BARBARA STARR, CNN PENTAGON CORRESPONDENT: Well, you know, Hala, I think a lot of people would tell you that Iran never really abandoned its influence in Iraq. It's only been growing over the last nine years. Iranian weapons coming into Iraq at various times, Iranian money, religious influence, of course, cultural influence.

But what we have now is a very open statement on the military front, essentially, from Iran's armed forces, chief of staff. I want to read it to everyone. He says, from Iran, he says, quote, "The Islamic republic of Iran is ready to establish, boost and expand all types of military, defense and security cooperation with the friendly and brotherly nation of Iraq."

So, this now brings it out in the open. Of course, Iran has backed militia groups inside Iraq for many years very covertly. Now, now out in the open, Iran wants a military relationship with Iraq and that is going to be problematic for the United States. They don't object to the religious, cultural, economic, business ties -- that's all very well understood.

But the question here at the pentagon is exactly what is Iran up to, and just how much are they trying to destabilize whatever fragile piece there is in Iraq -- Hala.

GORANI: But this can't come as a surprise to the United States. The Iraq invasion essentially got rid of a Sunni dictator that was the biggest foe Iran could possibly have and now, there's more or less a Shiite leadership in the country. So, it makes sense that they would form closer ties with Iran.

STARR: Yes, absolutely. This is why, you know, the U.S. administration has long acknowledged that reality. There are going to be very close ties between Iran and Iraq and, for that matter, Iran and Afghanistan. It's really the same issue on the table.

The U.S. accepts that. There's no question about it. But what they want to keep a very close eye on is any destabilization. Iran has a long military history, of course, of using other countries as surrogates for their potential terrorist operations or something like that. That is going to be the concern. That's what the U.S. wants to keep watching for.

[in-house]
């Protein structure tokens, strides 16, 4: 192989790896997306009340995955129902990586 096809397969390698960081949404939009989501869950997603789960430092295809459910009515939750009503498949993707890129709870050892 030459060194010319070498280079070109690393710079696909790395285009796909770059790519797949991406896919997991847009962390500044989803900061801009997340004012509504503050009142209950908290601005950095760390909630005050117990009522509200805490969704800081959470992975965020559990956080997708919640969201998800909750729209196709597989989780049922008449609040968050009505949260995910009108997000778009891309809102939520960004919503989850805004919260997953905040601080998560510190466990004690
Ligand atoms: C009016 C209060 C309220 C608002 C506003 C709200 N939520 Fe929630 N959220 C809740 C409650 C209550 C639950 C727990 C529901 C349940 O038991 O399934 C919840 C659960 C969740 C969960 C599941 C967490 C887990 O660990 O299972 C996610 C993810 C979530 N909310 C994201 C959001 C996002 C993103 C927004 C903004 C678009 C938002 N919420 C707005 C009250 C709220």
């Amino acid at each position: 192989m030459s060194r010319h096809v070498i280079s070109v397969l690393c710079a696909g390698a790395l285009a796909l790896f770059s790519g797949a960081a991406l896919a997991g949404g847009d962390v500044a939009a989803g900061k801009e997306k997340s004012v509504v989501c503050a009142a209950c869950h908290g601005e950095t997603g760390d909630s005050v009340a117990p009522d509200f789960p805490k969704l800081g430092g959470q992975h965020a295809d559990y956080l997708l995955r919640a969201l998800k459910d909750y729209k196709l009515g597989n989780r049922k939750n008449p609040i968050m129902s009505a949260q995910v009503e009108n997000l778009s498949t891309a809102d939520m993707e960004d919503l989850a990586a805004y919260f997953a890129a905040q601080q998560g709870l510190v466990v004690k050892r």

GORANI: OK, thanks very much -- as the Middle East and the Arab world continues to recompose itself strategically. It's interesting to see how these things are developing.

And, Barbara Starr, thanks very much for joining us.

Countdown to the Iowa caucuses. Candidates hit the ground. Their messages fill the air. We'll look at the advertising blitz to help all these undecided voters make up their minds.

And we'll show you this -- it's a big brawl in a big mall. Police had to step in with guns drawn, shoppers scrambling for the exits at the Mall of America.

We'll be right back. Stay with us.

(COMMERCIAL BREAK)

GORANI: Well, he had a bit of a health scare, but he's out of the hospital. We're talking about Britain's Prince Philip. He had surgery to open a blocked artery in his heart. This is Queen Elizabeth's 90-year-old husband. He is going to go back to Sandringham where the family spent Christmas.

And Zain Verjee has more from London.

So, are -- is the hospital or is Buckingham palace saying anything about how he's doing now?

ZAIN VERJEE, CNN INTERNATIONAL ANCHOR: They're saying that he is in good spirits, Hala. He left the hospital all smiles. He waved as he left in the car, essentially, to rejoin the rest of the royal family at Sandringham. He was treated for a blocked coronary artery and they're saying that he's OK now.

I mean, yes, he's 90 years old and he did have a little bit of a scare, but there he goes. Back off to the family home in the countryside of the queen. This is really where the royal family, Hala, spends their Christmases.

Prince Philip is likely to be a little bit disappointed, though, because he missed the Boxing Day hunt. That's always the big day. He looks forward to that and enjoys shooting pheasants, the bird, not pheasants the people.

But he is going to be there for a while with the family. And the rest of the nation views him pretty fondly, actually. So, they'll be happy that he's back -- Hala.

GORANI: I'm glad it's pheasants with an H.

(LAUGHTER)

GORANI: Now, on his 90th century, he said he was gradually winding down -- I'm reading the exact quote here, "wind down his work load." OK? Has he done that? And I'd imagine now after this health scare, he's going to really have to take it easy, right?